Year starts at home for South-Western, but swift shifts among models expected

ALAN FROMAN
afroman@thisweeknews.com
ThisWeek group

South-Western City Schools students will begin the new school year Aug. 27 learning from home, just as they did last spring.

But the district has a revised Remote Learning 2.0 model to start the 2020-21 school year.

The school board approved the district's Responsible Restart South-Western plan with a 5-0 vote Aug. 10.

The plan includes models for providing instruction on 100% remote, face-to-face or blended scenarios.

The board's resolution authorizes Superintendent Bill Wise to shift among delivery models and extracurricular phases based on multiple factors that include information provided by public-health agencies; the Ohio Department of Education; the Ohio High School Athletic Association; local data, such as the Ohio Department of Health's color-coded system, positivity rates and case counts; and student and staff absenteeism.

"We don't anticipate a prolonged period of time to make a transition" from one model to another, Wise said.

"It would take us a couple days to make sure we are able to get the word out, but in general, once the data shows that we're prepared to make the transition, we think by the following week we should be able to make that transition and be able to communicate it through a variety of methods," he said.

The Remote Learning 2.0 model has a number of differences from the distance-learning plan South-Western put together in the spring, Deputy Superintendent David Stewart said.

"We learned a great deal from the spring, and we are applying that to what we do here in the fall," he said.

Teachers will provide daily opportunities for students to interact with them in live, remote meetings, Stewart said.

Students also will be able to access scheduled lessons from their teachers every week, he said.

"What we've heard from our families is that some of them are set up and desire a more predictable and regular live interaction with their teachers," Stewart said.

But other parents have indicated their family's situation would make it difficult for their child to access instruction at certain scheduled times during the normal school day, he said.

"That's why (we have) the blend of both live interactions as well as prerecorded instruction to try to support both types of families," Stewart said.

As in the spring, teachers will be asked to provide independent work for students that would serve as an extension of what occurs in both the live and prerecorded instruction, he said.

Teachers also will set aside time each week during which parents will have direct access to them to ask questions, get more information about their class or receive assistance to help them support their child, Stewart said.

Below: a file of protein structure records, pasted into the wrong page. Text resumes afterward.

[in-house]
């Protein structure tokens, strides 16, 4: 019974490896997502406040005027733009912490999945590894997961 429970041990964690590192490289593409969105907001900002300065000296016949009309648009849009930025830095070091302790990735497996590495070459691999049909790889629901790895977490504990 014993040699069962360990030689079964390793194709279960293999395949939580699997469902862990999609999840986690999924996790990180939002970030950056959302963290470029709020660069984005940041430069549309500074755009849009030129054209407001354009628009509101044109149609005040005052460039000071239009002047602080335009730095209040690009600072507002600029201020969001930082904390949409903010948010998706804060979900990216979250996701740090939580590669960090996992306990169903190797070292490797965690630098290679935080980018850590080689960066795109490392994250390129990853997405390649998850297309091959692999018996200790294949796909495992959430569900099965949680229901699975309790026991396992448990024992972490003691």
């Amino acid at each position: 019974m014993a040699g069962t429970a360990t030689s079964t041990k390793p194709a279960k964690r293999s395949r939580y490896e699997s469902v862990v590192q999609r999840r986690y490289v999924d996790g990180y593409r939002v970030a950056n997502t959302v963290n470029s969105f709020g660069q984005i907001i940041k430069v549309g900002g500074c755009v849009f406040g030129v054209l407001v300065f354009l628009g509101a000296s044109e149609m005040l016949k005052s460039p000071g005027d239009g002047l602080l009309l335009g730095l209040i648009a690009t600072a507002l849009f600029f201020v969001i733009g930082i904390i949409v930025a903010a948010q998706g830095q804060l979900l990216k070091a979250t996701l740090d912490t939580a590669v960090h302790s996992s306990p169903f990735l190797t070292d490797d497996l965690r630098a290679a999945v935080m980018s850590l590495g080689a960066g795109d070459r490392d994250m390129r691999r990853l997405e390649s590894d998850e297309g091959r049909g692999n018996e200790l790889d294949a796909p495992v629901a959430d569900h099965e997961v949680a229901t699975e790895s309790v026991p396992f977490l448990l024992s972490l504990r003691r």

Teachers will use Google Classroom as their primary learning-management system, he said.

The district has asked teachers to post a standardized set of information every day or every week that parents will access via the program.

South-Western has offered training for teachers throughout the summer to help them prepare for a remote learning or blended model, Stewart said. The most recent professional-development academy was for elementary school teachers.

The three days prior to the start of school will be used to provide additional training for teachers, including how to use some of the new technological tools for remote learning and tips for teaching in a remote environment, he said.

One of the major differences between Remote Learning 2.0 and 1.0 is that now the district will provide a device for any student who requests one, Stewart said.

In the spring, South-Western for the most part was able to provide only one computer or other device per household, he said.

"The feedback we got from our community was, in many situations, that simply wasn't enough," Stewart said.

The district again will provide a number of Wi-Fi hot spots for families who do not have internet access at home, he said.

South-Western also offered families an option for their children to virtually attend school online for the full school year.

However, the deadline for enrolling in the Virtual Learning Academy was Aug. 7.

A total of 2,700 students enrolled in the academy, said Sandy Nekoloff, executive director of communications.

The academy's courses could be taught by a South-Western staff member or a teacher outside of the district using a web-based delivery system.

Students who are participating in the academy will be provided a computer to be used for school work only.

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